In fixed limit games the limits double at fifth street: on third and fourth street only small bets are allowed, and from fifth street onwards only big bets. Pairs showing have no effect on the size of bets.
The RAZZ page of the Play Lowball Poker site (archive copy) has further information on the history and variants of this game.
London Lowball is seven card stud played for low only, using ace-to-six ranking (see hand ranking in low poker).
Normally a pot limit betting structure is used (see betting limits).
Seven Card Stud with Wild Cards
In home poker, seven card stud is often played with wild cards, which of course increases the frequency of the higher hand types. In the simplest case the wild cards can be all cards of a certain rank, as agreed by the players or specified by the dealer in a dealer's choice game - for example seven card stud, deuces wild. The game with wild cards can of course also be played high-low or low only.
There are also some more elaborate seven-card stud variants in which the wild cards are determined by the players' cards in the course of the deal.
This game, also known as Late Show, is seven card stud in which each player's lowest concealed card is wild for that player only. That means for example that if your first three cards are 9-4 face down and 3 face up, all your fours will be wild unless your seventh card, which will also be face down, is a 3 or a 2, making that rank wild instead.
Low Hole is normally played as a high game, but can also be played low or high-low. In the case of high-low, if you use ace-to-six or ace-to-five ranking of low hands, then an ace in the hole will make aces wild for the purpose of low hands but not for high hands.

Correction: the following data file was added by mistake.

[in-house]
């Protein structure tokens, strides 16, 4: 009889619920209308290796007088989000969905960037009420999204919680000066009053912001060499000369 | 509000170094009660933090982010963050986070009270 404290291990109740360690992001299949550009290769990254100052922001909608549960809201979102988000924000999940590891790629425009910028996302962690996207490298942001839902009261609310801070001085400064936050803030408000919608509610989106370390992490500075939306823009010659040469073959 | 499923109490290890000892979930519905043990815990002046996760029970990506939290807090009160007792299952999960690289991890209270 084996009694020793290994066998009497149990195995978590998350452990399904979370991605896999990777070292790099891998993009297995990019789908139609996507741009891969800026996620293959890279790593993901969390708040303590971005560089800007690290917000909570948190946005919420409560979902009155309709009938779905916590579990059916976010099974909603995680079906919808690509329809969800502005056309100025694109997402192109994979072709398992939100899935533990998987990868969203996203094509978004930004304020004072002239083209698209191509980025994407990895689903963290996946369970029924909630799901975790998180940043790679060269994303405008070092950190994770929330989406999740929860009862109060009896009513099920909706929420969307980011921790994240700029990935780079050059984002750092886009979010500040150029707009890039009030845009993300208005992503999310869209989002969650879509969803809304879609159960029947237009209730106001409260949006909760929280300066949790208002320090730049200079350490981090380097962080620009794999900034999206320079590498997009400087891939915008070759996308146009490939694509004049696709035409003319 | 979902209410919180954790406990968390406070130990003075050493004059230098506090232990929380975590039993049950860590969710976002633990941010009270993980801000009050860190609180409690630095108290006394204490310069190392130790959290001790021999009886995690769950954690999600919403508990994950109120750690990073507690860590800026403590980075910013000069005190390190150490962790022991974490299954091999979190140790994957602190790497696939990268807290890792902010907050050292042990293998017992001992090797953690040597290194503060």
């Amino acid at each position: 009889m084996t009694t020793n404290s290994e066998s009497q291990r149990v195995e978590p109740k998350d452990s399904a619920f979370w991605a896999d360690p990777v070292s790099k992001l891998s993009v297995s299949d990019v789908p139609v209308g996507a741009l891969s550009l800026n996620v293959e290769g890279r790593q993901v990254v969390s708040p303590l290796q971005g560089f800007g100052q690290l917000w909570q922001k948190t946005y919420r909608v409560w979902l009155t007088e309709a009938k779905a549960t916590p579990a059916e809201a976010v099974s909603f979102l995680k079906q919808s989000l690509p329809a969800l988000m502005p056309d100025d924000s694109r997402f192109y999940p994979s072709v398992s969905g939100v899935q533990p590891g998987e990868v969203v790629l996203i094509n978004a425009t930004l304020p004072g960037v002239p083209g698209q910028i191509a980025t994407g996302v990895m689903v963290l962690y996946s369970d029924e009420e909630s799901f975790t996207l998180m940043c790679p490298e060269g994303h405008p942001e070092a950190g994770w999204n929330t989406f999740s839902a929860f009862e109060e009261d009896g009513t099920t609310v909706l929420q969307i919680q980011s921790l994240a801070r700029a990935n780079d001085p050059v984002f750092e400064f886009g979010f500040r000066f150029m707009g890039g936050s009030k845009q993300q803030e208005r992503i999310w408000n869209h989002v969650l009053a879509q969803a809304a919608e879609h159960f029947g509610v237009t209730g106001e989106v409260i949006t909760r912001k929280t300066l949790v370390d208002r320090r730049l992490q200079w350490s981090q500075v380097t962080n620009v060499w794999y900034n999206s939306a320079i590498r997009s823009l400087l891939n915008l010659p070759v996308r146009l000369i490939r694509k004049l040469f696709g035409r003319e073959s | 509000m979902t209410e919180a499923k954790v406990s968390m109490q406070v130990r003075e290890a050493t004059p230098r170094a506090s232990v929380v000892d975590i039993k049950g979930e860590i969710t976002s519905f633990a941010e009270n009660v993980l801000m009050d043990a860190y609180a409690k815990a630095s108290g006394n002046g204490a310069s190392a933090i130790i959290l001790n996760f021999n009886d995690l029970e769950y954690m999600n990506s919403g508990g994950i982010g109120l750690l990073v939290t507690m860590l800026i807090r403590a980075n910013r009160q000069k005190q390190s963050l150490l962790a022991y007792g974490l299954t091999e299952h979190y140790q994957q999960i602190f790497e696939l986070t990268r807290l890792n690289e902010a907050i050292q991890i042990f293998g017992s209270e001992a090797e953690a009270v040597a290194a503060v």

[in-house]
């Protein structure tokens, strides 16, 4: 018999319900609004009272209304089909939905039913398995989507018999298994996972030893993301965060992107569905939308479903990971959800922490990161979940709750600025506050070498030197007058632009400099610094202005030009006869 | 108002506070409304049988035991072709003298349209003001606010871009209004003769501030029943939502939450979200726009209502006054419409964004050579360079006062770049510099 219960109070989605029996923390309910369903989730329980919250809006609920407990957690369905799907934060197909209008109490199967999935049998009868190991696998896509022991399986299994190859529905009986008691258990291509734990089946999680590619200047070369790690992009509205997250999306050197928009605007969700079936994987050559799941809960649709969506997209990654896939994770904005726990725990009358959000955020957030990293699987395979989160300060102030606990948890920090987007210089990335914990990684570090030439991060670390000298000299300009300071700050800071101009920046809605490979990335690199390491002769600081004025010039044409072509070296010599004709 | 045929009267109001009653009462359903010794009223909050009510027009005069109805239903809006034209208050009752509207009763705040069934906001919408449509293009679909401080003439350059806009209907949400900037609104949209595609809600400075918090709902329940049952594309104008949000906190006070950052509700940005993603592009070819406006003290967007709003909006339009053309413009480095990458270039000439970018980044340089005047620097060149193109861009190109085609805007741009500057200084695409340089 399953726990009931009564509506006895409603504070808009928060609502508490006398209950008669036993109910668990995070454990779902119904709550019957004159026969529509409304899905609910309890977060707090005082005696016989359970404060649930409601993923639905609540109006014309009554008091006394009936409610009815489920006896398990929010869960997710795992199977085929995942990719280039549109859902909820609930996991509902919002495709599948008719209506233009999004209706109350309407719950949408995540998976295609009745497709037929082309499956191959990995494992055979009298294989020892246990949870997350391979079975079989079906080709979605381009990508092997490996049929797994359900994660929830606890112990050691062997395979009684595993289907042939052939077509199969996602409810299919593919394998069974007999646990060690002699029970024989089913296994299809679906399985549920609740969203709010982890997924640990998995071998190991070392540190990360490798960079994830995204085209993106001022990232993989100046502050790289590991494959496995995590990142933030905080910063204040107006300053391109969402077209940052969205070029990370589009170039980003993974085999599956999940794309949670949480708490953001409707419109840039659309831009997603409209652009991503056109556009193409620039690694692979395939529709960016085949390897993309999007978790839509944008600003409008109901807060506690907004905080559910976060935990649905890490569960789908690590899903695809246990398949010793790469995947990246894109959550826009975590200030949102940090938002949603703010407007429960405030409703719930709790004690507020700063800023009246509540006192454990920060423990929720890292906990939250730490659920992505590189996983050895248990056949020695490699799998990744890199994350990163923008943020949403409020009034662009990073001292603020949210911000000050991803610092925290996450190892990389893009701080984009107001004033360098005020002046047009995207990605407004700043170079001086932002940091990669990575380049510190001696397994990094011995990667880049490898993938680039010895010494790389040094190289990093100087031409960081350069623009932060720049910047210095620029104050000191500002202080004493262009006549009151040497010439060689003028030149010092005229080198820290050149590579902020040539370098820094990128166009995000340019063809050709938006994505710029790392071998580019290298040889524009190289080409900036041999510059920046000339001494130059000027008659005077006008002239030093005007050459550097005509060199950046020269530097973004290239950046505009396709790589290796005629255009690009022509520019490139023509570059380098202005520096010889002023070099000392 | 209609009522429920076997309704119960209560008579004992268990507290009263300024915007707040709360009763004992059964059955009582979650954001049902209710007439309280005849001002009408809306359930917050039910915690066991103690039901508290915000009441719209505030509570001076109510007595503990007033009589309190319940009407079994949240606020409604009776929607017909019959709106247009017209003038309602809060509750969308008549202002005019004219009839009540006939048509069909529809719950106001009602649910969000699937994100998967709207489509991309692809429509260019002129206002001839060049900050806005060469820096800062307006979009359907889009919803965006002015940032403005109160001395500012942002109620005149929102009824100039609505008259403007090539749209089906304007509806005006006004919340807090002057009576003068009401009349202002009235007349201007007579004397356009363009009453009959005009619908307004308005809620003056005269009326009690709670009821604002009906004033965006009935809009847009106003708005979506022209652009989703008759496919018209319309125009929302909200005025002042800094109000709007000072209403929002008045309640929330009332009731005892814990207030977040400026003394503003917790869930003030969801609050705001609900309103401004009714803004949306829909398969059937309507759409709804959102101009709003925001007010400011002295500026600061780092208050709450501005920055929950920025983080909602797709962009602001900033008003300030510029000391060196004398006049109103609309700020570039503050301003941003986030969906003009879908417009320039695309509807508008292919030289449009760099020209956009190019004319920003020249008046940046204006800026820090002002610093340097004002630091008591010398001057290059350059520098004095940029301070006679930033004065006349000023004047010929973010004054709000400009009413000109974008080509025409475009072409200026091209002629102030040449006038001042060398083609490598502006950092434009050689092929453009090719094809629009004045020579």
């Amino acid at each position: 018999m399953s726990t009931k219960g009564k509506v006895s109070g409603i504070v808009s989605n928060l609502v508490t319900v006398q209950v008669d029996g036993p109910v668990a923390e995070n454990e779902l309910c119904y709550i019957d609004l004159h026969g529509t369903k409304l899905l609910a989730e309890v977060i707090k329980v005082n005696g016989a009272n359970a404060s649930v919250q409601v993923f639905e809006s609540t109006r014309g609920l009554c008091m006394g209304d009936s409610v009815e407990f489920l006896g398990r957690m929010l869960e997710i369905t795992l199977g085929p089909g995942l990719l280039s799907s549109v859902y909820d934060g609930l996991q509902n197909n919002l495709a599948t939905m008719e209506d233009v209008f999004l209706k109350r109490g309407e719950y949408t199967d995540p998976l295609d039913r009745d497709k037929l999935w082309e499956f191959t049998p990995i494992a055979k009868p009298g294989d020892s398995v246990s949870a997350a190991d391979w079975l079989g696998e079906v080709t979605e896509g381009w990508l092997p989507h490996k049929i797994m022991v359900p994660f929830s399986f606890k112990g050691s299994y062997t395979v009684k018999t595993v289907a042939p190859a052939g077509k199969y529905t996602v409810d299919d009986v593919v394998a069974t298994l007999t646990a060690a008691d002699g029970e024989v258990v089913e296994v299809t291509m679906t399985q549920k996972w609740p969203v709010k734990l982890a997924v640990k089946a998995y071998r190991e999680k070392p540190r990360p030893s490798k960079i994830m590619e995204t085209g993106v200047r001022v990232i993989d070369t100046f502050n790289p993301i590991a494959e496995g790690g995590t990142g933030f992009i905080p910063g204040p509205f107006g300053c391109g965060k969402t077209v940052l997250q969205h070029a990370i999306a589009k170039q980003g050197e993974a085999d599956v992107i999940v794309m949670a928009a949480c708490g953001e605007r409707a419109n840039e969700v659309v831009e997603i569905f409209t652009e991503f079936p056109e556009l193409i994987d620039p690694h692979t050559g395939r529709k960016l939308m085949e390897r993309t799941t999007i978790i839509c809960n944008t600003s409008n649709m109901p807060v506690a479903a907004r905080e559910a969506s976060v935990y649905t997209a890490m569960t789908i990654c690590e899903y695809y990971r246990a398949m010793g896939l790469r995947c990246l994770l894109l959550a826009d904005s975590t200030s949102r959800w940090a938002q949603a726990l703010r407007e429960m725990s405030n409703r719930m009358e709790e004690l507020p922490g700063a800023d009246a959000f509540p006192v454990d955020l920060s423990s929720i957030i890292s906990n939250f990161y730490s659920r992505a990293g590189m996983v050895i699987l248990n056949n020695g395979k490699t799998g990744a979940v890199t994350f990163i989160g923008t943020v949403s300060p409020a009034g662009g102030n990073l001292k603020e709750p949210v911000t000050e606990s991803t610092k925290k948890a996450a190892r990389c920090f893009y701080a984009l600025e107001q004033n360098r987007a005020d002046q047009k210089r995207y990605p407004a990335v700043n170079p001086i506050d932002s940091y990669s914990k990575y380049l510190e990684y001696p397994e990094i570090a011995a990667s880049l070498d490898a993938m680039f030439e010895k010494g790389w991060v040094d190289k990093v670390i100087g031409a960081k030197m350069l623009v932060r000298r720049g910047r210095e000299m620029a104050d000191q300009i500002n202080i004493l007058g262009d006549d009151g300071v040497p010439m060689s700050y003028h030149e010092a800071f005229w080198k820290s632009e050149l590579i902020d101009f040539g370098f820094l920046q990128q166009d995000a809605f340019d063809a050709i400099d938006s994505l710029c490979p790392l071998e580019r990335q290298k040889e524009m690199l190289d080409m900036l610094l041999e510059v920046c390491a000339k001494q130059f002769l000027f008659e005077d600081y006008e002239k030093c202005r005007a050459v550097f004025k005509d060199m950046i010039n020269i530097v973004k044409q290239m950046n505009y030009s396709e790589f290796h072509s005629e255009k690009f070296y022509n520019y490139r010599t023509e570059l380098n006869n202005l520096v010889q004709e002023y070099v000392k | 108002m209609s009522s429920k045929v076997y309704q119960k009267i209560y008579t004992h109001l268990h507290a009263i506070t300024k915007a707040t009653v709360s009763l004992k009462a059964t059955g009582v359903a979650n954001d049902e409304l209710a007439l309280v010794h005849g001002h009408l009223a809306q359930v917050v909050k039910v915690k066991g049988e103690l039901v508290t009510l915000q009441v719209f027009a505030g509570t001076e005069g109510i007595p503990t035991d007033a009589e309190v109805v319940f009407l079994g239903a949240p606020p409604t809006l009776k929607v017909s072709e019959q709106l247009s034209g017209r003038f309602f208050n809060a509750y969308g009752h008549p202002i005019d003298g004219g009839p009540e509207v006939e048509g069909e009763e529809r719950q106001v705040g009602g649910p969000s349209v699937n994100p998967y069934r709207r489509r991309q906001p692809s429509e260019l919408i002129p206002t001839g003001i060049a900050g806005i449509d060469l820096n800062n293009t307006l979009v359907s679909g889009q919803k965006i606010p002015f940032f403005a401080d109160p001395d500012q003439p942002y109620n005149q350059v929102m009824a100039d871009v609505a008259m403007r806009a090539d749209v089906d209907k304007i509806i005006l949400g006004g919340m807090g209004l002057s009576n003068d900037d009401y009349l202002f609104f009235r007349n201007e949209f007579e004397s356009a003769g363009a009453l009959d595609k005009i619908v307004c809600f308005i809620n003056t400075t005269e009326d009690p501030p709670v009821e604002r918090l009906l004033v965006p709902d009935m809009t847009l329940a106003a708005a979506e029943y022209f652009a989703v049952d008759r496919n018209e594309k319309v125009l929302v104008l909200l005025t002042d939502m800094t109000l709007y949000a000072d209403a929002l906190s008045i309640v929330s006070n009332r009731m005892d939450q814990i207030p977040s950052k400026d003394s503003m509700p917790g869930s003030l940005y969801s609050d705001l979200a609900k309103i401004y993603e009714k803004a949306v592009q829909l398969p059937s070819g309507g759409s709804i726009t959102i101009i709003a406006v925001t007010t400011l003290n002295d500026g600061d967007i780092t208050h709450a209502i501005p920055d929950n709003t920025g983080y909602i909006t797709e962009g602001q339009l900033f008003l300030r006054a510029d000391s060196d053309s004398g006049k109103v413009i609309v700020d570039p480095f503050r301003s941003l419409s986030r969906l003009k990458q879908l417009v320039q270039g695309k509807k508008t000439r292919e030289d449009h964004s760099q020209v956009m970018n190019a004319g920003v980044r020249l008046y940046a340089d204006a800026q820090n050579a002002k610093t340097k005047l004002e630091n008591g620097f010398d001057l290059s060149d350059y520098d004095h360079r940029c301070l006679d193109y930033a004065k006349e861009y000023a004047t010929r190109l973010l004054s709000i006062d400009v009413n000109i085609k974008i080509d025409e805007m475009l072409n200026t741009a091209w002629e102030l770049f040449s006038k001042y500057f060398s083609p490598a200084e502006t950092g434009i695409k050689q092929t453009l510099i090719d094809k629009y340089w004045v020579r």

Six players are the maximum for this variant, in which players can improve their hands by substituting cards.
Deal, play and betting are the same as in seven-card stud up to the point where each player has five cards (two down and three up). After the subsequent betting round and before the sixth card is dealt, each player in turn, starting with the player to dealer's left, has the option to exchange any one card. The player may either discard a down card and be dealt a new down card or discard an up card and be dealt a new up card, or choose to stand pat and not exchange any card. Then a sixth card is dealt to each player face up, there is a betting round and another round of exchanging. There is a final betting round followed by a showdown.
If there are five or fewer players, a seventh face-down card can be dealt, as in seven-card stud.
Some set a price for exchanging, which may be equal to the minimum bet at that point. In this case, anyone who exchanges must pay that amount to the pot. This does not count as a bet and does not have to be matched by the other players.
Aces, Straights and Flushes
Brian Johnson describes this game, in which each player is dealt six cards and there is a joker in the centre of the table that acts as everyone's seventh card. The joker is not fully wild, but functions rather like the "bug" in 5-card draw. It can represent an ace, or a card needed to complete a player's straight or flush, but cannot be used to form a set of equal cards other than aces. Deal and betting are the same as in seven-card stud up to the point where each player has five cards (two down and three up). After the ensuing betting round each player gets one last face down card and there is a final betting round.
Deuces and Jacks and the Man with the Axe
Arthur Buderick includes this variant in his Dealer's Choice Game. All Twos, all Jacks and the King or diamonds (who holds an axe in standard American poker decks) are wild. The highest hand is a natural pair of Sevens.
The deal and betting proceed as in normal 7-card Stud, with the highest exposed hand beginning each betting round. In addition players must pay into the pot whenever they are dealt an exposed wild card or exposed Seven - the suggested amounts are 1 ante for each wild card and 5× the ante for each Seven.